No, there's no Biblical reason to believe that there is any opportunity whatsoever to escape hell. There are several non-Biblical arguments, but they are not based on the teachings found in the Bible.
There are several groups that believe that there is an opportunity to be "saved" after death.
The LDS Church believes that the dead are still possible to redeem, and practice baptism for the Dead, for example. From an article on their site explaining Baptisms for the Dead:
Many people have lived on the earth who never heard of the gospel of
Jesus Christ and who were not baptized. Others lived without fully
understanding the importance of the ordinance of baptism. Still others
were baptized, but without proper authority.
Because He is a loving God, the Lord does not damn those people who,
through no fault of their own, never had the opportunity for baptism.
He has therefore authorized baptisms to be performed by proxy for
them. A living person, often a descendant who has become a member of
The Church of Jesus Christ of Latter-day Saints, is baptized in behalf
of a deceased person. This work is done by Church members in temples
throughout the world.
This is only possible to believe, however, if you also believe in the LDS definition of Hell as a temporary prison for some (only permanent for Satan, his followers, and the "sons of perdition".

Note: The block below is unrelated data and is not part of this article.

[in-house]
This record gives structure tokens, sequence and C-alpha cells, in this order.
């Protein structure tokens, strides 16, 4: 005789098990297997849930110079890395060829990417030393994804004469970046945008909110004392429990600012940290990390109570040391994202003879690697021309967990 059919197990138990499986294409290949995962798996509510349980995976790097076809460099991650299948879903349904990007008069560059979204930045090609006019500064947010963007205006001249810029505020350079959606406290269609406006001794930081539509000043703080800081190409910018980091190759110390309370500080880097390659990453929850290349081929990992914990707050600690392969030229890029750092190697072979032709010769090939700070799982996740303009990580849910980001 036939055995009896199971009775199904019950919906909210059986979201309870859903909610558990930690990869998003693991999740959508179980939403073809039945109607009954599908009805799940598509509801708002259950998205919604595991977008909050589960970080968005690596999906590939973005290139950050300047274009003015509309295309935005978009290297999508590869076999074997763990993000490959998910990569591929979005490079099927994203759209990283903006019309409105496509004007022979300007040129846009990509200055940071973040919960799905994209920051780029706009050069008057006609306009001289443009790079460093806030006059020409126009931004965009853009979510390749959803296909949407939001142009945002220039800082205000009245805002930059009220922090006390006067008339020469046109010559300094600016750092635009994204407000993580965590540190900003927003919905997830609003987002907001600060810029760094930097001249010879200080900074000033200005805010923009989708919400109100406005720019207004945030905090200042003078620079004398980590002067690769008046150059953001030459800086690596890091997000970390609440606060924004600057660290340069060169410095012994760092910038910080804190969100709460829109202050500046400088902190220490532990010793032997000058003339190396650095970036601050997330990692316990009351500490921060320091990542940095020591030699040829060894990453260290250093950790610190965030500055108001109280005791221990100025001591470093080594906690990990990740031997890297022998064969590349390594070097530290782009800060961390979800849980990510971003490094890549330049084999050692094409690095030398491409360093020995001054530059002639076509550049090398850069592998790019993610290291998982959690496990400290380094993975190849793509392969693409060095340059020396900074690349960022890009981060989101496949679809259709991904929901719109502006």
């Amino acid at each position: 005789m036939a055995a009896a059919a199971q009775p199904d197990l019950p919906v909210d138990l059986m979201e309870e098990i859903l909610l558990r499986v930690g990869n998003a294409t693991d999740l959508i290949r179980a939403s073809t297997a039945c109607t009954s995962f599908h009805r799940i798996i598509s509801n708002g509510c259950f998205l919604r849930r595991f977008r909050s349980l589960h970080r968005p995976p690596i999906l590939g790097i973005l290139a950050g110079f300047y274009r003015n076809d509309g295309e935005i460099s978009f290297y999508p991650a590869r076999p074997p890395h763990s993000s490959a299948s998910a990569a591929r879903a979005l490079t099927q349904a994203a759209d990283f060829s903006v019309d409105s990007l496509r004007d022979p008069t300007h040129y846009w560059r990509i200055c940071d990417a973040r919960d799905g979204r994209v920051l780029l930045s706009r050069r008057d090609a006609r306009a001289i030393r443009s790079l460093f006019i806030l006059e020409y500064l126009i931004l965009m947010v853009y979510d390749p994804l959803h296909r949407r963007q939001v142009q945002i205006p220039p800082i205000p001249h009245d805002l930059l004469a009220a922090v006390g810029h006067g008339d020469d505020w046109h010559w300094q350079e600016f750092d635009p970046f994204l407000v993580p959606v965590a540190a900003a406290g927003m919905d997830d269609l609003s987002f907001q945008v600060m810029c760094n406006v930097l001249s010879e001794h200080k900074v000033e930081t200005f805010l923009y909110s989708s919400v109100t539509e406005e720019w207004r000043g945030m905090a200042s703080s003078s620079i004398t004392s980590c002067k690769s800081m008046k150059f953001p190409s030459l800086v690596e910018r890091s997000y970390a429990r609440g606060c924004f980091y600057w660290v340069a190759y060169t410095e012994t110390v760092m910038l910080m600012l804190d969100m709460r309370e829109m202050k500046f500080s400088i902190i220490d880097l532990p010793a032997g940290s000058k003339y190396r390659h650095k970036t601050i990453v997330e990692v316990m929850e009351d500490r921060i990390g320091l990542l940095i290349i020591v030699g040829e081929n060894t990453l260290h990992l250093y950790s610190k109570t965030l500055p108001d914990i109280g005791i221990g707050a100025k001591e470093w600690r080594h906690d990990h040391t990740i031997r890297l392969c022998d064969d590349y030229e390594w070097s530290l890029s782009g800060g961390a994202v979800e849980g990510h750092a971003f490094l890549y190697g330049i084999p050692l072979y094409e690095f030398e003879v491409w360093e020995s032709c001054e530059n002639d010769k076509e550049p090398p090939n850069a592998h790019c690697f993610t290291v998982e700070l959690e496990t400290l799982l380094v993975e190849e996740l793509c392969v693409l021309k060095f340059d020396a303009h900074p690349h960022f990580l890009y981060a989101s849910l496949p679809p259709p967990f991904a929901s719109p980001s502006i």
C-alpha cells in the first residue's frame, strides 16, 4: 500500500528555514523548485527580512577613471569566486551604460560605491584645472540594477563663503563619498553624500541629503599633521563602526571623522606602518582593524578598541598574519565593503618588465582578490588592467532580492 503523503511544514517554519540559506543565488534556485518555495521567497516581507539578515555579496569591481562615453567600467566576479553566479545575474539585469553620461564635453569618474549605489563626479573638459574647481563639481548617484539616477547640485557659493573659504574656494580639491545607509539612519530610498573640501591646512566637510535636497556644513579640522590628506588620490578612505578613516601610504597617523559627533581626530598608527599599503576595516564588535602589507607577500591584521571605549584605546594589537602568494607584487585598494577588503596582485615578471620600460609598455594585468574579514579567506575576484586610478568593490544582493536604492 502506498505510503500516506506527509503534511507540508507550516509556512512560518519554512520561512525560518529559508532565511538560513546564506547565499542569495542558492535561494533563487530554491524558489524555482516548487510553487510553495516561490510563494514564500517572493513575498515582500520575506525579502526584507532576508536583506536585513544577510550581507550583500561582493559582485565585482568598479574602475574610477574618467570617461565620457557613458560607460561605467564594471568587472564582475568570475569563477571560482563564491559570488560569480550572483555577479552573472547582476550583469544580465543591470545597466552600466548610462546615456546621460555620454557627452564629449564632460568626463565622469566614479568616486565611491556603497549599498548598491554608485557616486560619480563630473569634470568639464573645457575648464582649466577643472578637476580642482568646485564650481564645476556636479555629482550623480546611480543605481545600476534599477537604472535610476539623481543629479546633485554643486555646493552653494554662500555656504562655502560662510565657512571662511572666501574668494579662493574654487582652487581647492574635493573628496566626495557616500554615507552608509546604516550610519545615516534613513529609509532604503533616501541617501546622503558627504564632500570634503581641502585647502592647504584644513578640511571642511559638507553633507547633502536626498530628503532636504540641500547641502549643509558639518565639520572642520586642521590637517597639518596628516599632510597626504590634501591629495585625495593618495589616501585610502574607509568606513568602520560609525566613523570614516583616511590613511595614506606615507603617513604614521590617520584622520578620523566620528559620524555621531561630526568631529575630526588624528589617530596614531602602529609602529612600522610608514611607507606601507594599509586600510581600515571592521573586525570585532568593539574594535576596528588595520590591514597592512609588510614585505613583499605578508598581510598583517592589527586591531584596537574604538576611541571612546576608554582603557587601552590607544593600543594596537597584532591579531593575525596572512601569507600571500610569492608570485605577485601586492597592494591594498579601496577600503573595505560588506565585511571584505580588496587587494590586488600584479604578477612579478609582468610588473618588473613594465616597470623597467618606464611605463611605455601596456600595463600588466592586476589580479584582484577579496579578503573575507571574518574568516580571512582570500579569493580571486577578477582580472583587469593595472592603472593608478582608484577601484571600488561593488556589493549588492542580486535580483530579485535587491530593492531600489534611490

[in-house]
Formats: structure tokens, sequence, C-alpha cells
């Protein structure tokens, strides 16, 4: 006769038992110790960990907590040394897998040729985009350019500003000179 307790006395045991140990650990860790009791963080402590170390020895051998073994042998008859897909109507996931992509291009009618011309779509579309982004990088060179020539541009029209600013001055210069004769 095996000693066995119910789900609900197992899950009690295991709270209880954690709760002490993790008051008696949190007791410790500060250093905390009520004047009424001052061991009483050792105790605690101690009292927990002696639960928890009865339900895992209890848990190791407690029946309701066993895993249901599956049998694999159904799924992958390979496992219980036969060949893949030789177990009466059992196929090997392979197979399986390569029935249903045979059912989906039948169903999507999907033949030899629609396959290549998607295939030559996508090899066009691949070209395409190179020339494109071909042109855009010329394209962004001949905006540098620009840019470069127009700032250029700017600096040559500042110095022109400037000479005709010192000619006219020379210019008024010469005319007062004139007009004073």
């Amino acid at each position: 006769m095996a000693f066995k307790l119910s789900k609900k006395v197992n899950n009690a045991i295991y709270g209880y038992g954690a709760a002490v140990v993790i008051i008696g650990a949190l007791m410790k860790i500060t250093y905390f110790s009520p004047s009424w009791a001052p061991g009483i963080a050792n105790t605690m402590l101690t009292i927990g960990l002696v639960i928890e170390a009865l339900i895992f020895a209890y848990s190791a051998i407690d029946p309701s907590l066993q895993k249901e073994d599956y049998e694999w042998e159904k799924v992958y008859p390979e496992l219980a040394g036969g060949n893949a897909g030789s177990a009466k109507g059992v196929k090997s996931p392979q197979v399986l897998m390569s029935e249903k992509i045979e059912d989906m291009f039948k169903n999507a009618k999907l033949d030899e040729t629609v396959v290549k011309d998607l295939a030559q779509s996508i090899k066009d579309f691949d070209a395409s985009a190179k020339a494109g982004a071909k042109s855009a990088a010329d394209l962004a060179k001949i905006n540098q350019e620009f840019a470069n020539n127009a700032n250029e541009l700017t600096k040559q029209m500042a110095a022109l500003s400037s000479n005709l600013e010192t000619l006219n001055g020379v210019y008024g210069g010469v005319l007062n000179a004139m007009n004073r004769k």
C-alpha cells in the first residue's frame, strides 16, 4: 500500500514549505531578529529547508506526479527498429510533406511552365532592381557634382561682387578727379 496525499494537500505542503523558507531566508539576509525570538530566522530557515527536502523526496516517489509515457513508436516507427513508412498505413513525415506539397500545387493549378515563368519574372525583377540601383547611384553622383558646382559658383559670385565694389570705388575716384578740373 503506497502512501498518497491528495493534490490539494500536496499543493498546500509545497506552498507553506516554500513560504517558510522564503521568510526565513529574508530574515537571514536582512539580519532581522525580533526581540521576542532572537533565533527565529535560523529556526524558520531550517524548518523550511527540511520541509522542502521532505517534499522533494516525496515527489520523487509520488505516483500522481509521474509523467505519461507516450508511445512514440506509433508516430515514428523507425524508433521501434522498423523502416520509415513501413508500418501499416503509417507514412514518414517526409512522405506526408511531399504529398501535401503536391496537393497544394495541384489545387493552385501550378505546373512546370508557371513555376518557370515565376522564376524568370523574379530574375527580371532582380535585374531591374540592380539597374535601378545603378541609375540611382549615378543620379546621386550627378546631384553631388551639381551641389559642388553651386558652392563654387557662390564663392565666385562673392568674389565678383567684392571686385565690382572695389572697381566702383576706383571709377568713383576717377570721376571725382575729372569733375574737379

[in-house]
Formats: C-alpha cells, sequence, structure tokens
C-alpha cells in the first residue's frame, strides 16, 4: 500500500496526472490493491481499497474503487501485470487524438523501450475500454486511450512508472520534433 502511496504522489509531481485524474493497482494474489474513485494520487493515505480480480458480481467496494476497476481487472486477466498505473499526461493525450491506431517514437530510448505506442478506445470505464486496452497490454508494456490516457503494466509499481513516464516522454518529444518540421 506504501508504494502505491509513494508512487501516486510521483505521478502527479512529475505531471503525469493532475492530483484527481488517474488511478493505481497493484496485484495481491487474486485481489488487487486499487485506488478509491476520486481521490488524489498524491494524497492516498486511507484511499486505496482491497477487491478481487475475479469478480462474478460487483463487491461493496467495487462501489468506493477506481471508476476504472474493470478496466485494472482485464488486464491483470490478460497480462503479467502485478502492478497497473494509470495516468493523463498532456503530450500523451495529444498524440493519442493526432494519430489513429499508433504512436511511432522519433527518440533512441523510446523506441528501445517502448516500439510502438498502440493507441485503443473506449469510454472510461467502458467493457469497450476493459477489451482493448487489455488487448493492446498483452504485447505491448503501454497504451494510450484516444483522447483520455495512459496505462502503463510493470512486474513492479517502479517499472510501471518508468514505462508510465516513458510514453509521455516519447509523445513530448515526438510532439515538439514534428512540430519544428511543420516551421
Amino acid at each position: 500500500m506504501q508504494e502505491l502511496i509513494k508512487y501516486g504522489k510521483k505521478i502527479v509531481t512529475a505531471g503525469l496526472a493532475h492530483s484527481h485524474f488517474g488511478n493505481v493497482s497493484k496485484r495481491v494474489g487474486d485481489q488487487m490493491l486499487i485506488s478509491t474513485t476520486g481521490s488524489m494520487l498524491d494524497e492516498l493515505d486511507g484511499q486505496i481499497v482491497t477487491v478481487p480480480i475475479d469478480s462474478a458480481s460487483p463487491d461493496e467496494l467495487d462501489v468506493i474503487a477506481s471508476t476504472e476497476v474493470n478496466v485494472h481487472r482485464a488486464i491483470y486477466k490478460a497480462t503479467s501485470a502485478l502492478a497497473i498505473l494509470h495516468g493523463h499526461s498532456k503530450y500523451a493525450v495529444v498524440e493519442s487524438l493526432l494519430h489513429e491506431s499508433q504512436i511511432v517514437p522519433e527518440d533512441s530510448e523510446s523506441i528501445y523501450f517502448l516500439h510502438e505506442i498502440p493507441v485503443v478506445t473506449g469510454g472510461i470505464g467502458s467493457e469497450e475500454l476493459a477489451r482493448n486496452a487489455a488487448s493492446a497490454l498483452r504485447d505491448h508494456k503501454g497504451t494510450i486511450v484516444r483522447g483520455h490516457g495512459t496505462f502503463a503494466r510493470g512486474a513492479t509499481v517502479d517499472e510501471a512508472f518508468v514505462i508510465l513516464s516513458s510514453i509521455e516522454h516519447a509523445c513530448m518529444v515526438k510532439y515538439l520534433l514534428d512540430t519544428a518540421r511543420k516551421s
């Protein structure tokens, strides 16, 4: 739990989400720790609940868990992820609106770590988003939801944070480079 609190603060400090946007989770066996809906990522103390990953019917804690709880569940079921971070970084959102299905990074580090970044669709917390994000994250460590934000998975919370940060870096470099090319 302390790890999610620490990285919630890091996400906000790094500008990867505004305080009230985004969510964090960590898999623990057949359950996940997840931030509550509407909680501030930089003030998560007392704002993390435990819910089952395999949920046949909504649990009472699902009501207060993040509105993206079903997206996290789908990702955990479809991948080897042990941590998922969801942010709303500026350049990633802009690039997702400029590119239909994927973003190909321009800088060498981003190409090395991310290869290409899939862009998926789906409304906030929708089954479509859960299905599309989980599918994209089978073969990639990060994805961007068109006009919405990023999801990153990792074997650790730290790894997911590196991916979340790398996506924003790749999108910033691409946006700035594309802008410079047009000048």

Latter-day revelations speak of hell in at least two ways. First, it
is another name for spirit prison, a temporary place in the postmortal
world for those who died without a knowledge of the truth or those who
were disobedient in mortality. Second, it is the permanent location of
Satan and his followers and the sons of perdition, who are not
redeemed by the Atonement of Jesus Christ.
Outside of the LDS Church, the idea that you can be saved after death is very rare. Some groups do believe in what's known as "Postmortem Evangelism". However, from a Biblical perspective, and one held by most Christian denominations, this is not supportable. Scripture is quite clear that our eternal fate depends entirely on what occurs in this life, and that once we die in our sins, if we do not have the forgiveness of Christ, our fate is sealed.
From The Christian Research Institute
One well-known advocate of PME, Gabriel Fackre, argues that Scripture
teaches that each human’s destiny is not fixed at death. The context
of several key Bible passages, however, does not support his
interpretation. In fact, these passages clearly say that everyone will
die and be judged (Heb.9:27) and that each person’s eternal destiny,
either reward or condemnation, will be based on what was done in this
life (Matt.7:21–23;13:36–43; John5:28–29). Jesus, moreover, taught
that each human’s destiny is fixed at death; for example, in His story
of Lazarus, who was eternally in paradise, and the rich man, who was
eternally in torment (Luke16:19–31). Finally, the description of the
great white throne judgment in Revelation20:11–15 unquestionably
indicates that our eternal destiny is based on our earthly life. In
these and other passages, physical death marks the boundary of human
opportunity to be saved. Belief in PME, meanwhile, has serious
negative implications for Christian evangelism and missions. The
weakness of PME arguments and the total silence of Scripture regarding
opportunities to hear the gospel after death, therefore, should cause
Christians to reject this view.